That harm reduction practice has grown so rapidly is all the more impressive when one considers that essentially all government funding and program licensing require user abstinence. There is now a multi-billion dollar drug and alcohol treatment industry, paid for by the government, that sets up failure with its high hurdle of absolute abstinence. When they can't - or don't choose to - comply, many end up feeling even worse - like failures - resulting in further escalation in their substance abuse. Such lapses are then viewed as moral failures, with the implicit message from the authorities to go even lower, to hit bottom, in order to be allowed treatment. Even when this policy ends in long-term abstinence as claimed, it makes treatment more volatile, eliciting more harmful, costly behavior on the road to success than the more moderate harm reduction approach.
Strengths and Weaknesses
This is a book whose weaknesses are truly also its strengths. Chapter One overview of harm reduction reviews the literature, but the reference list at the end of the chapter doesn't include many of the studies cited. There is little effort to draw generalizations across the ten cases or to integrate the book's findings with the literature review in Chapter One. The book comes with theoretical foundations, but does not attempt to extend that theoretical scaffolding. Harm Reduction Psychotherapy never purports to be a college text, yet in foregoing the potential to contribute to the policy research literature, it limits its utility in all but clinical training courses.
As William James famously said, "The cure for dipsomania is religiomania," that is, alcoholism can be cured by peak spiritual experience. Yet while the authors frequently discuss "dual diagnosis" (substance abuse in addition to another psychological or physical ailment) and the implications of multiple substance use, the book doesn't discuss the extensive literature on the use of psychedelics to treat substance abuse, for example, Dr. Evgeny Krupitsky's 2002 research with Ketamine at the Leningrad Regional Center for Alcoholism and Drug Addiction Therapy. Similarly, while the "self-medication" concept is discussed at length, the book does not take up the possibility of "benefit enhancement" coming from psychedelic psychotherapy, as shown in the research on the use of peyote in the Native American Church to assist alcoholics, most recently by an author of this review, Dr. John Halpern (2001, 1996).
Yet in part by focusing on practice rather than research, Harm Reduction Psychotherapy emerges as a groundbreaking, heartfelt and ultimately successful book. It takes as its formidable task the promulgation of a new treatment paradigm for therapy with substance users - not necessarily for substance abuse. This is a field manual for psychotherapists and trainees which, if followed, has the potential to make "good clinical practice" the normative experience for substance abusers and users.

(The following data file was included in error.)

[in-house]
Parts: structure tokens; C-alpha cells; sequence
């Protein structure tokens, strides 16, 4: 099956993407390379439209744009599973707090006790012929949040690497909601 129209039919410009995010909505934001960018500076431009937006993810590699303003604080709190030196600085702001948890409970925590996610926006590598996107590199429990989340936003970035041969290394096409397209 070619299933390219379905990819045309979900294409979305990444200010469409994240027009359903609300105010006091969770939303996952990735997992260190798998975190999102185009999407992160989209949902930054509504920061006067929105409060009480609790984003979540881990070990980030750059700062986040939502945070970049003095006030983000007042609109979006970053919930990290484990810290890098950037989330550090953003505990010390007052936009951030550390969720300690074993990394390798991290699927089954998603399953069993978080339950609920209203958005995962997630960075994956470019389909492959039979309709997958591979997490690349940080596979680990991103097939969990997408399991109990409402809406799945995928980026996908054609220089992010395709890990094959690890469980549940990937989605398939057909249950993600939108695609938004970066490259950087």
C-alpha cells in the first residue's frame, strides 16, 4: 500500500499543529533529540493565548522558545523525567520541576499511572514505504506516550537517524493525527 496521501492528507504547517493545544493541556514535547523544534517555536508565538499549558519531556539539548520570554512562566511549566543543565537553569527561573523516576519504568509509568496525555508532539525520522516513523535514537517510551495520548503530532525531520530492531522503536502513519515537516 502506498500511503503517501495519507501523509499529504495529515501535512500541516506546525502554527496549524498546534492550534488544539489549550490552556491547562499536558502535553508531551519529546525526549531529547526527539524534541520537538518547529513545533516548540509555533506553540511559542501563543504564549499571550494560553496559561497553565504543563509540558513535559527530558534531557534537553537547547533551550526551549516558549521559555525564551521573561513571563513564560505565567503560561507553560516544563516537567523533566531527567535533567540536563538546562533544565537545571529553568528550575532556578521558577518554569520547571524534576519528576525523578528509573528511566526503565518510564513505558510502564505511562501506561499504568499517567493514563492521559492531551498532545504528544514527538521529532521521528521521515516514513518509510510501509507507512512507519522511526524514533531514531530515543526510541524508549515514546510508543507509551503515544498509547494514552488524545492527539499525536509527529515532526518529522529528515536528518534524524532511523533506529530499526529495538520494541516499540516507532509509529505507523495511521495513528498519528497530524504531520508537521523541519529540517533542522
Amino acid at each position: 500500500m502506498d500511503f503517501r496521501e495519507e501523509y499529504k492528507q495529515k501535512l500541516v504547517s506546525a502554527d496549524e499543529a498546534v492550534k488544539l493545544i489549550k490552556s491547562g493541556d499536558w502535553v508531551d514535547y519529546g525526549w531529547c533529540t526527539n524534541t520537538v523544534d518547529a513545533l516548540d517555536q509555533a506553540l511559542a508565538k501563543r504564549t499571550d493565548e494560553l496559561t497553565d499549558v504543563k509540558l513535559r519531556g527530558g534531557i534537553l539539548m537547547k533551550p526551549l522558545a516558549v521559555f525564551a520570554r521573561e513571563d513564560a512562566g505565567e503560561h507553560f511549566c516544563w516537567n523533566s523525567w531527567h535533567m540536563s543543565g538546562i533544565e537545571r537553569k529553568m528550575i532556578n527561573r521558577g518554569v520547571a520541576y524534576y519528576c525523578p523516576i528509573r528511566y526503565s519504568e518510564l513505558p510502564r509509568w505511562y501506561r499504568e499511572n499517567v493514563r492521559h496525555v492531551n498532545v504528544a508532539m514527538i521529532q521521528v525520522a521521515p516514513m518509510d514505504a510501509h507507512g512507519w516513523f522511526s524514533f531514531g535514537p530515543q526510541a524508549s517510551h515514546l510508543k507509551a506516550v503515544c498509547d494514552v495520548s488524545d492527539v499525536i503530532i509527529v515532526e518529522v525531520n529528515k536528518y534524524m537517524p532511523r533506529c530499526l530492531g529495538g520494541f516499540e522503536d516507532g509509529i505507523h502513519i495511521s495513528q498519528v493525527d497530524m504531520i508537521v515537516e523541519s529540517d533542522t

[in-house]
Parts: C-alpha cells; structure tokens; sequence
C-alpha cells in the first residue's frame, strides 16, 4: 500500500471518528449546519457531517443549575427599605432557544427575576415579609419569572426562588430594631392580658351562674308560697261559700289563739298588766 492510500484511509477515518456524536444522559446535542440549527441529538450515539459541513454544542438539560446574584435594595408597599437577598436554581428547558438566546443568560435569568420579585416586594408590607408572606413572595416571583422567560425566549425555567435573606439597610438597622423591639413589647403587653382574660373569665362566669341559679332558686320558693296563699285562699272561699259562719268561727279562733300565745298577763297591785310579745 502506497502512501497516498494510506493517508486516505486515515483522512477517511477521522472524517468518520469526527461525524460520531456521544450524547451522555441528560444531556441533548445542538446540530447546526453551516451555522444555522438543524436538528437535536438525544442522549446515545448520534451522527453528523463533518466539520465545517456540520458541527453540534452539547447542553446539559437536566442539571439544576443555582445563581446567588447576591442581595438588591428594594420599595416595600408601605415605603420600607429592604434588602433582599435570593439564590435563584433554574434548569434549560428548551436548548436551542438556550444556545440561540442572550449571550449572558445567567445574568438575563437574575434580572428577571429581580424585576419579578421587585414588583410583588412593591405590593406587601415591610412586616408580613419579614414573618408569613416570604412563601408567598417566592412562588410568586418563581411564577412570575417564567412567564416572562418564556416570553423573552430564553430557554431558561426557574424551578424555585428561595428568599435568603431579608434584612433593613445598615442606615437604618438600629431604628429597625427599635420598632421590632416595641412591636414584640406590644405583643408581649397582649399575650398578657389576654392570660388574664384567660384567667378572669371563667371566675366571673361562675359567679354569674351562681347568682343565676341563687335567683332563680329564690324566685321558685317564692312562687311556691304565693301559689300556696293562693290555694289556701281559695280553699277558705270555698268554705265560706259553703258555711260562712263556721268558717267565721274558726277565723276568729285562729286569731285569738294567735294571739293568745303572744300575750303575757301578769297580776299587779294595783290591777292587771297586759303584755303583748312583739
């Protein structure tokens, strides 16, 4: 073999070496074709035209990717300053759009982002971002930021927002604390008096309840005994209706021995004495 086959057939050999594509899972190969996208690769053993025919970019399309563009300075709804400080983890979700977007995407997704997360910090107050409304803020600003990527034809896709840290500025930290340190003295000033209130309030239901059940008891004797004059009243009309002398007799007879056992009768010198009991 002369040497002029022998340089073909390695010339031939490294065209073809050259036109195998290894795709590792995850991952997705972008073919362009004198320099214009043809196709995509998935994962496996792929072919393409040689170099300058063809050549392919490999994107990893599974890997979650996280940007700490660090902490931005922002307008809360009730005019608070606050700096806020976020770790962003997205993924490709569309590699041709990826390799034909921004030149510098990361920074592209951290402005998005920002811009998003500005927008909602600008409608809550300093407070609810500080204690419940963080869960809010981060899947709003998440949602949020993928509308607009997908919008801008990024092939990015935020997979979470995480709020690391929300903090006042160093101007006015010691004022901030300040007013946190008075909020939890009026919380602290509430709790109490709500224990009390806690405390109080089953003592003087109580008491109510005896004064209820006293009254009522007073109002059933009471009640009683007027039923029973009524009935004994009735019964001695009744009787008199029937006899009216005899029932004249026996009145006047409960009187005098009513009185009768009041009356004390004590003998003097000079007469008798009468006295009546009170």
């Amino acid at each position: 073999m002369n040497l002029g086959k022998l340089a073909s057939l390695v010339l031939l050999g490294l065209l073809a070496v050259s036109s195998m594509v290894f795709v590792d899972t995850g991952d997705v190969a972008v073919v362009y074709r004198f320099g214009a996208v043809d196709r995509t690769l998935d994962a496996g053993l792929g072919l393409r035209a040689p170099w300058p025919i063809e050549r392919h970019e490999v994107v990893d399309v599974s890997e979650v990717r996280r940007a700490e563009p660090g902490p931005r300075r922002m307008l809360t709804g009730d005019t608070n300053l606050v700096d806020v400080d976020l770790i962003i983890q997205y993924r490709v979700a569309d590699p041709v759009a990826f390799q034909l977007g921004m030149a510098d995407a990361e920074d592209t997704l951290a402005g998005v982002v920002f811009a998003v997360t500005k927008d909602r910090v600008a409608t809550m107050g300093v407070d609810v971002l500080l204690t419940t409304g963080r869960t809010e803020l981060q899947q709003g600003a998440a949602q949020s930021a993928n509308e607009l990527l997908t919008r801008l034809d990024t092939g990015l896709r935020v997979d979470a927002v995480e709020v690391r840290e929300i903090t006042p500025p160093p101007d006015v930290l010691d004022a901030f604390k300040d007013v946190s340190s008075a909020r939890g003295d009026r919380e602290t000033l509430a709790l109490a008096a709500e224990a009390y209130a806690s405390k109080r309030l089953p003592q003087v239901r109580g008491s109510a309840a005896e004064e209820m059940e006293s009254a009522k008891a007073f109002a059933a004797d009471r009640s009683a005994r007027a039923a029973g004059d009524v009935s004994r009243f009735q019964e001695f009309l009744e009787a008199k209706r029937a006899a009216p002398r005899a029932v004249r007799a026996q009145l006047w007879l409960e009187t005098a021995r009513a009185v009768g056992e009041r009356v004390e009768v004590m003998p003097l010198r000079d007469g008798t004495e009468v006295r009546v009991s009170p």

Harm reduction is a new and controversial movement and most government agencies and HMOs still view it with hostility or suspicion. It is not surprising then that earlier in his career as a practitioner, Tatarsky experienced great anxiety and uncertainty about how to navigate this issue. His outpatient practice was fully caught up in the requirement for abstinence. Tatarsky "felt like an imposter," unable to discuss the things he was noticing and feeling with his clinic supervisor. He was alienated, uncertain - conceptually, "in the closet" - and in conflict. After starting a private practice, Tatarsky felt more freedom to experiment with the unconventional treatments he was increasingly drawn to for his drug and alcohol using patients. It was only later, during a conversation with a mentor, Alan Marlatt (who co-wrote the fledgling field's more data-oriented book) that Tatarsky was informed, "You are doing harm reduction," and found a community to support him. Reassured and empowered, Tatarsky came into his own as a practitioner, with this important book one result. We can only hope that the policy-making community will follow Tatarsky's path and arrive at the same outcome.
Neal M. Goldsmith, Ph.D. is an applied social psychologist and President of Tribeca Research, Inc., a strategic planning consulting firm specializing in innovation, change and the process of research utilization in policy making. email@example.com
John H. Halpern, M.D. is an Instructor in Psychiatry conducting research on the correlates of cocaine abuse at the Harvard Medical School -McLean Hospital Alcohol and Drug Abuse Research Center. He is currently completing field research on the behavioral and physiological correlates of peyote use in the Native American Church. firstname.lastname@example.org
Halpern, J.H. "Research at Harvard Medical School." Bulletin of the Multidisciplinary Association for Psychedelic Studies. Vol. XI, No. 2, Fall, 2001. (Sarasota, FL: MAPS, http://www.maps.org)
Halpern, J.H. "The Use of Hallucinogens in the Treatment of Addiction." Addiction Research Vol. 4, No. 2, 1996, pp. 177-189.
Krupitsky, E. "Ketamine Psychedelic Therapy (KPT): Review of the Results of a 10-Year Study." Bulletin of the Multidisciplinary Association for Psychedelic Studies. (Sarasota, FL: MAPS, http://www.maps.org, October 4, 2002.)
Marlatt, G.A. and Tapert., S.F. Harm Reduction: Pragmatic Strategies for Managing High Risk Behaviors. (NY: Guilford Press, 1998).
Tatarsky, A. Personal Communication. October 19, 2002. (a)
Tatarsky, A. (ed.) Harm Reduction Psychotherapy: A New Treatment for Drug and Alcohol Problems. (Northvale, NJ: Jason Aronson, 2002.) (b)